What in the Name of COVID is Happening at State High?


Layla Thornton

Taken in State College, PA on Friday, the 28th of September, here is Layla Thornton’s online school set up. Here, she continues to face the brunt of her virtual plights—an experience that she, and hundreds of other State High students are acquainted with.

Rija Sabeeh, Features Editor

You’re probably hoping you’ll find the answer to the title of this article within the article. You won’t. 

Although this is an opinion piece, I think there are a few resounding truths you’ll find throughout it, a few resounding facts: We are a week into school. This year is already a mess. Teachers are confused. School administrators have been confused. Students feel nothing…and The administration is probably gonna continue to confuse others. Hell, I’m supposed to be the “all-knowing journalist” and they’ve confused me. So, ever since March, I’ve sacrificed my own brain cells to tirelessly compile all the brilliant questions that have been presented by America’s brightest leaders. 

Do masks really help? Is playing golf more important than dismantling white supremacy? If I’m rich and/or famous, I’m good to party, right? And most intriguing of all, does COVID-19 even exist? Folks, these questions have led our country to be more divided than ever. We can’t decide on the answers, and worse yet, we can’t come together and decide whose fault all of this is—which foreign country, previous president, or marginalized population do we blame for this one?

Despite The Administration being hard at work, scrambling for an answer to that question, many school districts have been pressing them for an answer to an entirely different one: What should this school year look like? 

Well, they’ve certainly received an answer, one that many students understood the implications of. Layla Thornton, a junior at State High, acknowledged that “the best option right now is to just stay home, but I do know [SCASD] would’ve gotten a lot of backlash doing that.” As has become the norm, money and politics come before the health and overall safety of students. The backlash Thornton refers to is dealt both on a community-level, due to misinformation seeping through every media outlet, and also on a federal level, with the possibility of losing school funding.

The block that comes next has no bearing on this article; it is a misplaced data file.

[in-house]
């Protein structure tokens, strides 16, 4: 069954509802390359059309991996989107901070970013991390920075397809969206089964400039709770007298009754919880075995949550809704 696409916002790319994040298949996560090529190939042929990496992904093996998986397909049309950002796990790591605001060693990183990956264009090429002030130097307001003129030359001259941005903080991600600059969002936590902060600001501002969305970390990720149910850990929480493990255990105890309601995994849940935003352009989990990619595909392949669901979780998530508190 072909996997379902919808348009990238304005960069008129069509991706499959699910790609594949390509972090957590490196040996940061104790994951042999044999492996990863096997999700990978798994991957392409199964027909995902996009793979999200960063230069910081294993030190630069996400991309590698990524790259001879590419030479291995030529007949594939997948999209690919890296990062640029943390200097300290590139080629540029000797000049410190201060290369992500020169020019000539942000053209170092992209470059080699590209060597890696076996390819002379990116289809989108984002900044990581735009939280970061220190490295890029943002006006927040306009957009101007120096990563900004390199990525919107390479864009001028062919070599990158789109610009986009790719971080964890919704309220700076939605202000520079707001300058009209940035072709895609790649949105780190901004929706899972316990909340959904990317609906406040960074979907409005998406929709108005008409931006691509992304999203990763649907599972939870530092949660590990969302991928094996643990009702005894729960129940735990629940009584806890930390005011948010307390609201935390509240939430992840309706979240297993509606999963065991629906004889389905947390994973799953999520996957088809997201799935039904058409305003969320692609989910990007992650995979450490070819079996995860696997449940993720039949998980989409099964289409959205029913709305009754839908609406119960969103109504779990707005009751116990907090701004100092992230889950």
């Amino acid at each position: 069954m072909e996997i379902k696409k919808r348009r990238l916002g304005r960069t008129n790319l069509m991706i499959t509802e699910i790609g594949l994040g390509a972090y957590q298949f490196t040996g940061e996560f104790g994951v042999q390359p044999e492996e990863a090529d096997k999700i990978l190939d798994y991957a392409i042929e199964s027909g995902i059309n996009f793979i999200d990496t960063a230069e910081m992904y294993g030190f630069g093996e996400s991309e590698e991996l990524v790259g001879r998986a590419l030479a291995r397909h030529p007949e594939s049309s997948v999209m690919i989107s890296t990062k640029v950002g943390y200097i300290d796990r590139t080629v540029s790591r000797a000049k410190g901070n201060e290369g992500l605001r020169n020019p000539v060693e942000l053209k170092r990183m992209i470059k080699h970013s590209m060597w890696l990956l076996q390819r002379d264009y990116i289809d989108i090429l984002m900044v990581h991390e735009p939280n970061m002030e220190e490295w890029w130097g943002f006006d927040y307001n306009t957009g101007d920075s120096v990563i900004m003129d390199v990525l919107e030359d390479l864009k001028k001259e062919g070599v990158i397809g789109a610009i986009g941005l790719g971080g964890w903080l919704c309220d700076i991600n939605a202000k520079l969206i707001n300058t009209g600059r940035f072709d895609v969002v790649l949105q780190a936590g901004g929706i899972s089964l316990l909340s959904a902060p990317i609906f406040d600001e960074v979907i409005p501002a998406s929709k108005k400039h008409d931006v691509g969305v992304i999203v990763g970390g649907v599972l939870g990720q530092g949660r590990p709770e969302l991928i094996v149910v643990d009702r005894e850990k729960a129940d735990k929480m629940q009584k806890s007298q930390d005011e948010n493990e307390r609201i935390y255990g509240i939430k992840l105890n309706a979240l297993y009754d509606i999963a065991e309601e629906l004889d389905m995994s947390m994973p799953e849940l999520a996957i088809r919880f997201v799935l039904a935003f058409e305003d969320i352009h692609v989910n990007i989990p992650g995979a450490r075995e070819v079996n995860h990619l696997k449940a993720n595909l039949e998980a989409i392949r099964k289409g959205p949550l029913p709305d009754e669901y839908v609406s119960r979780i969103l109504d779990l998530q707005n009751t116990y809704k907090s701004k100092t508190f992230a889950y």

Knowing all this, what does online and in-person learning look like? The answer is a simple one: Sad. Forget what’ll probably happen in a week or two, we don’t know what’s going on right now. Thornton, who is doing full-online, says “You can never hear the other students in class speak, and you can’t always hear the teacher.” 

If the class is discussion-based, the inability to hear your peer’s comments becomes near-impossible to navigate. State High’s Alexa Adams, a junior, added to that, stating, “Online you face technical struggles, but in person, you get to…hear much easier.” This brings up another common issue students are facing: inconsistency. It’s hard to get adjusted to a new school year when every day is different from the last, and especially hard when your peers are receiving inequitable instruction, solely based on which option they chose. “I would trade this [online] relaxation for in-person any day now.” Adams adds, “They are definitely more engaging and easy to follow along.” 

Many students seem to agree with this sentiment. It feels as though there hasn’t been much improvement from the emergency school closings in March. After having months to prepare, school administration somehow didn’t foresee the technical issues that online schooling would cause—despite having already experienced them in the spring.

Once again, the consequences of mistakes made by people in power are for those without it to sow. Immunocompromised students are finding themselves being pushed further and further into the margins of school society—all while grappling with a deadly virus that has taken the world—and especially the U.S.—by storm.